How the Russian invasion of Ukraine has, at the same time, strengthened and weakened international solidarity
International solidarity of the working class helps solve problems on different levels by supporting national trade unions and local struggles on specific enterprises, democratic struggle of the working class (protests in Brazil, Iran, France, Kazakhstan etc.), environmentalist actions of the working and indigenous peoples all over the world. As we witness the rise of anti-imperialist struggle, we also see the rise of an international front against capitalism, racism and patriarchy. Given this context, progressive trade unions join in the support of the Ukrainian resistance.
“We see a lot of expressions of international solidarity of the working class every day but it’s not perfect. There are many debates within left organisations about the nature of the war and the nature of support for the Ukrainian people and working class,” Charles says.
Demonstration in support of Ukraine in Sri-Lanka, 2022. Photo via open sources
These debates also take place within the Belgian trade union organisations. While some refuse to call this war a Russian imperialist war and prefer to focus all the attention on NATO, others do not hesitate to consider this war as truly imperialist. While some call for abstract pacifism, others do not hesitate to support the sending of arms to give the Ukrainian people the means to defend themselves.
“Capitalism is global, the working class is exploited in the same way anywhere in the world. Therefore, international solidarity is fundamental to defeat the capitalists and their representatives in governments. All over the world, whether in the USA or in China, the rulers are at the service of the interests of big corporations. It is fundamental to build the international mobilisation of the working class to defeat the governments and put power in the hands of the workers. At the moment, our union is in an international campaign of solidarity with Ukrainian workers against the invasion of the Russian army commanded by the tyrant Putin. We, from Brazil, have also even been part of two convoys of solidarity with independent trade unions in Ukraine,” Herbert Claros says. Also Brazilians from CSP-Conlutas played a crucial role in organising protests during Sergey Lavrov’s visits to Brazil in April of 2023.
Ignacy Jóźwiak underscores the significance of the Ukrainian resistance for the global resistance to exploitation and oppression. “To me Ukraine is not in the “East”, “West” or the “Center” of Europe. I see Ukraine and the popular resistance of the Ukrainian masses among movements for social justice; among the colonised peoples fighting for their self-determination and among those who oppose racism, apartheid and other forms of structural violence. Of course there are a lot of inequalities and injustices within Ukrainian society. And this is why our solidarity should go to those who resist and seek justice,” he says confidently.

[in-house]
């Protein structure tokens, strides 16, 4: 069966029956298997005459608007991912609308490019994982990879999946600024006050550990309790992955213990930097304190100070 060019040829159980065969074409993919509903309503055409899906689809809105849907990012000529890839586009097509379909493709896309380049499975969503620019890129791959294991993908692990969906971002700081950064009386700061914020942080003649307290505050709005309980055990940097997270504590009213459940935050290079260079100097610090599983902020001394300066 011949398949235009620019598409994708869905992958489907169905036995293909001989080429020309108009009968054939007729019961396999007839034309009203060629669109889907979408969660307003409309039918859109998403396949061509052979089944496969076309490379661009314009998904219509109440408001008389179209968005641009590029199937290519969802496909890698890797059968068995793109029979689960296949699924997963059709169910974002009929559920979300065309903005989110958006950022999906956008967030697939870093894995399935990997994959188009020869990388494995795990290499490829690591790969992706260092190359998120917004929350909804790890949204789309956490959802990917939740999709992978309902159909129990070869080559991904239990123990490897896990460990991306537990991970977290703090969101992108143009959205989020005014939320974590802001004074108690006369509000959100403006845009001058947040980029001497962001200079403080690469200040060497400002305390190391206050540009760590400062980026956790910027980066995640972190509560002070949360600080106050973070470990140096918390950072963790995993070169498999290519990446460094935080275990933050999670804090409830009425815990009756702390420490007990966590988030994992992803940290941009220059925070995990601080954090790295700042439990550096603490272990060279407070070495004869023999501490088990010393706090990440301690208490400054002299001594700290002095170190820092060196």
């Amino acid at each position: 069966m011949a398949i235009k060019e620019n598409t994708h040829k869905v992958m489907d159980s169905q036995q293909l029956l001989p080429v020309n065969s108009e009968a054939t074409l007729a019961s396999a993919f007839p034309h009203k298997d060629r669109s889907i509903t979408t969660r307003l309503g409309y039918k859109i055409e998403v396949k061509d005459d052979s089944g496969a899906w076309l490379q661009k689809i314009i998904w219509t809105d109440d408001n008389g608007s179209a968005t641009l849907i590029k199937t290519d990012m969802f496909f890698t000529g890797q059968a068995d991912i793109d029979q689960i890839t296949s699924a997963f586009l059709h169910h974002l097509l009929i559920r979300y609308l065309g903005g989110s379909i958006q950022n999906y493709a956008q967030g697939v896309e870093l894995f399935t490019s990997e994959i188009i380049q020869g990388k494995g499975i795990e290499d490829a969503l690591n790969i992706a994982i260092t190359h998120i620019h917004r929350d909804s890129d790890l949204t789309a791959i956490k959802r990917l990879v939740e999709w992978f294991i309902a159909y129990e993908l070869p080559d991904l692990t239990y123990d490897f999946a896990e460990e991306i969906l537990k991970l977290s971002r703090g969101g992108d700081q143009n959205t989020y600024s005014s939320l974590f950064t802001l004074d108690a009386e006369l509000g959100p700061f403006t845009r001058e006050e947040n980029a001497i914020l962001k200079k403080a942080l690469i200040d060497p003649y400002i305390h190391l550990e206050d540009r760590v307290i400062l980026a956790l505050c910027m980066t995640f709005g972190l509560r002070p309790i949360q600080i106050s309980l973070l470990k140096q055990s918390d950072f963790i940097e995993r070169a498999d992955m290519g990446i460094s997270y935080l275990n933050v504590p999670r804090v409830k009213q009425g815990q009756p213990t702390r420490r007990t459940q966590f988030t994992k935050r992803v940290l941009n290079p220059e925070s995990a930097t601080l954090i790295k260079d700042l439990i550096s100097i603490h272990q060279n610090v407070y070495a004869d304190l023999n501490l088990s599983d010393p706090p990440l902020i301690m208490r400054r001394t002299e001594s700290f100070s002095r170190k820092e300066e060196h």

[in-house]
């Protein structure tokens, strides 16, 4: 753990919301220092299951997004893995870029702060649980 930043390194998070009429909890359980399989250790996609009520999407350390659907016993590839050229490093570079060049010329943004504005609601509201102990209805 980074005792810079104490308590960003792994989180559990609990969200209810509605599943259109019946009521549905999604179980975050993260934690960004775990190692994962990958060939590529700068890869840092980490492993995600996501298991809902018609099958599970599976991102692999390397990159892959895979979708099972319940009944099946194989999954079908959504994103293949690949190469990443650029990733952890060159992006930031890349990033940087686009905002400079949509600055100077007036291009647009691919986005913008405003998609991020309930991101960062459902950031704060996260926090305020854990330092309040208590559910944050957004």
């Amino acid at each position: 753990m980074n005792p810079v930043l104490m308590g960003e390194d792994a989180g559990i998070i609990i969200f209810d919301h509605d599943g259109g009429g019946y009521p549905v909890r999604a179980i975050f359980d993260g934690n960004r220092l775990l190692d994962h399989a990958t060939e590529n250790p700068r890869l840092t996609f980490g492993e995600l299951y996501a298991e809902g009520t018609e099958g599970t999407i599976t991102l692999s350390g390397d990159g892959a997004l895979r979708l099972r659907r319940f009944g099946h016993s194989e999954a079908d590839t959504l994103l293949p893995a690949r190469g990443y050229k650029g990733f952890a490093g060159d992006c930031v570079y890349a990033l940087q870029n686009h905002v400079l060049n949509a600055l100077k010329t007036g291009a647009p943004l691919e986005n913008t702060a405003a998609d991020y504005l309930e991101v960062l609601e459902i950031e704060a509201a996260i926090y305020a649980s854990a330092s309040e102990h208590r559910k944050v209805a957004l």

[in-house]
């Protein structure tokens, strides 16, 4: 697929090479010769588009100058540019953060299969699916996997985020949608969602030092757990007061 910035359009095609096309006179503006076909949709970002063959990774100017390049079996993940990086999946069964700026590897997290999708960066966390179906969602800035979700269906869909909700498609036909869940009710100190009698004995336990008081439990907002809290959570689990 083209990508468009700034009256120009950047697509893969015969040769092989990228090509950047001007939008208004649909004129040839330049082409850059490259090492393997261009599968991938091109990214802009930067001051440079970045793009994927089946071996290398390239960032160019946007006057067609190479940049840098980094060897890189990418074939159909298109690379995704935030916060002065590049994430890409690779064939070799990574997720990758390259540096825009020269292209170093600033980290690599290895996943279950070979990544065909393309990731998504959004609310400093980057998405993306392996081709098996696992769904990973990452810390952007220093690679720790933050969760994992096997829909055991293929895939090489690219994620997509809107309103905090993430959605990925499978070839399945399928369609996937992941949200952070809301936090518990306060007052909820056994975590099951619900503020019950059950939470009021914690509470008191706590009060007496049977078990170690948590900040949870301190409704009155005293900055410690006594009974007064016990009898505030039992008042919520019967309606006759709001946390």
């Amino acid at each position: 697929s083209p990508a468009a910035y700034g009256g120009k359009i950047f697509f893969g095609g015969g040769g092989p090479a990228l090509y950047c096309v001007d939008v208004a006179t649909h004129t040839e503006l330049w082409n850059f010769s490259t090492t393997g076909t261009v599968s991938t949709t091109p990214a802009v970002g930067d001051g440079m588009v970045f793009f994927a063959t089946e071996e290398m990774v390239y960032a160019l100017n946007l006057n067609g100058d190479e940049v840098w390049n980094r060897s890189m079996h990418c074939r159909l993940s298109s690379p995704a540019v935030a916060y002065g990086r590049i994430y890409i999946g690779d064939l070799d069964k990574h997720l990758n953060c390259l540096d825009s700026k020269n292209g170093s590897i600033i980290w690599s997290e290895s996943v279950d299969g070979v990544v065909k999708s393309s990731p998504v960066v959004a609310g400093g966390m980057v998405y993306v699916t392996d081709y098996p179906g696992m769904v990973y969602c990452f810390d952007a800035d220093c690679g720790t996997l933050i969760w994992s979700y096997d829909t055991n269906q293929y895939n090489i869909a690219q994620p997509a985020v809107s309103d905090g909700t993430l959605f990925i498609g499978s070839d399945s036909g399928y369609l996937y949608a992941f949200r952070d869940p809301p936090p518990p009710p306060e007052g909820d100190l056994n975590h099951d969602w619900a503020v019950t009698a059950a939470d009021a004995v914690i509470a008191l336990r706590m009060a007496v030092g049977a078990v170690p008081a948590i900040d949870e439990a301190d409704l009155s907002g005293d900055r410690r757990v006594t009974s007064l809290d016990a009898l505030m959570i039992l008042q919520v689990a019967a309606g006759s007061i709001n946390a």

Meeting of an international trade union convoy “Workers Aid to Ukraine”, an international initiative which consists of mass trade unions of European and Latin American countries, Lviv, 1st of May 2022. Photo via rev.org.ua
From the beginning of the Russian invasion of Ukraine, International Labour Network of Solidarity and Struggle, of which the Polish IP is a member, organised several fundraising campaigns in support of Ukrainian trade unions. They organised two convoys of Workers Aid to Ukraine, one to Lviv and another to Kryvyi Rih, combined with small conferences and study visits. They gave them everything they needed, from long-term storage food to tactical gear. And in cooperation with British trade unions, the IP helped the Ukraine Solidarity Campaign purchase and deliver a pickup truck to trade union activists. Their international delegation consisted of union members from Lithuania, Poland, France, Italy, Austria and Brazil.
“The main goal of trade unions all over the world is to protect the common good and to remind everyone that governments serve the people, not vice versa. Sadly, from time to time there are incoming proposals to cancel the Labour Day holiday in Lithuania, as if it is a Soviet heritage,” Dalia Jakutavičė says. But to her deep conviction, only politicians who want to harm the country and the global movement that is not a Soviet invention and has existed longer than some governments want this. She also points out that both the Ukrainian society and peoples of the world will survive only when we will be working together and creating the common good.